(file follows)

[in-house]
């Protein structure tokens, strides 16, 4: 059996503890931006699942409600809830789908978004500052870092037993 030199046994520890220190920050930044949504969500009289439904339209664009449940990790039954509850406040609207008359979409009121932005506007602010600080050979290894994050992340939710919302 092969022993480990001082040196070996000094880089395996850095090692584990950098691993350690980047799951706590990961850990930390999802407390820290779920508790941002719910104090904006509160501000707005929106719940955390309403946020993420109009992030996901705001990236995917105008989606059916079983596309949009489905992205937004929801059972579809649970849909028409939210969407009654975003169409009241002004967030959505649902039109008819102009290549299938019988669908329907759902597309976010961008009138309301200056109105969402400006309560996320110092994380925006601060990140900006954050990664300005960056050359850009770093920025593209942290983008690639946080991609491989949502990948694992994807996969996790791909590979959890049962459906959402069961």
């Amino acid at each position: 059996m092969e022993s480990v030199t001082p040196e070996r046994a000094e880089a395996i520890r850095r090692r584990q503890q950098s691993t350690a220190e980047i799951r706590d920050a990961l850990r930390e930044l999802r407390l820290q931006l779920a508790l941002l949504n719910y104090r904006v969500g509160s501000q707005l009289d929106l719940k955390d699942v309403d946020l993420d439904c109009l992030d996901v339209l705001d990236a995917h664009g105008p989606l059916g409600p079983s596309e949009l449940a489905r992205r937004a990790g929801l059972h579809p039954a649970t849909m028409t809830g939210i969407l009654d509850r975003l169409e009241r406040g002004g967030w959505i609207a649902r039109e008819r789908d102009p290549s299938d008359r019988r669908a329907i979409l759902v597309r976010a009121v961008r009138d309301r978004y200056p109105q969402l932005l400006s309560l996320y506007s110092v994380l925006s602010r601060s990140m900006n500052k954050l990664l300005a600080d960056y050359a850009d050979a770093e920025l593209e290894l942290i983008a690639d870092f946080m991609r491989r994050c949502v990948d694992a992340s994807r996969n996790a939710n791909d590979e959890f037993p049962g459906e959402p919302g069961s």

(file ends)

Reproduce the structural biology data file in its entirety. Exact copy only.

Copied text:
[in-house]
């Protein structure tokens, strides 16, 4: 059996503890931006699942409600809830789908978004500052870092037993 030199046994520890220190920050930044949504969500009289439904339209664009449940990790039954509850406040609207008359979409009121932005506007602010600080050979290894994050992340939710919302 092969022993480990001082040196070996000094880089395996850095090692584990950098691993350690980047799951706590990961850990930390999802407390820290779920508790941002719910104090904006509160501000707005929106719940955390309403946020993420109009992030996901705001990236995917105008989606059916079983596309949009489905992205937004929801059972579809649970849909028409939210969407009654975003169409009241002004967030959505649902039109008819102009290549299938019988669908329907759902597309976010961008009138309301200056109105969402400006309560996320110092994380925006601060990140900006954050990664300005960056050359850009770093920025593209942290983008690639946080991609491989949502990948694992994807996969996790791909590979959890049962459906959402069961």
């Amino acid at each position: 059996m092969e022993s480990v030199t001082p040196e070996r046994a000094e880089a395996i520890r850095r090692r584990q503890q950098s691993t350690a220190e980047i799951r706590d920050a990961l850990r930390e930044l999802r407390l820290q931006l779920a508790l941002l949504n719910y104090r904006v969500g509160s501000q707005l009289d929106l719940k955390d699942v309403d946020l993420d439904c109009l992030d996901v339209l705001d990236a995917h664009g105008p989606l059916g409600p079983s596309e949009l449940a489905r992205r937004a990790g929801l059972h579809p039954a649970t849909m028409t809830g939210i969407l009654d509850r975003l169409e009241r406040g002004g967030w959505i609207a649902r039109e008819r789908d102009p290549s299938d008359r019988r669908a329907i979409l759902v597309r976010a009121v961008r009138d309301r978004y200056p109105q969402l932005l400006s309560l996320y506007s110092v994380l925006s602010r601060s990140m900006n500052k954050l990664l300005a600080d960056y050359a850009d050979a770093e920025l593209e290894l942290i983008a690639d870092f946080m991609r491989r994050c949502v990948d694992a992340s994807r996969n996790a939710n791909d590979e959890f037993p049962g459906e959402p919302g069961s």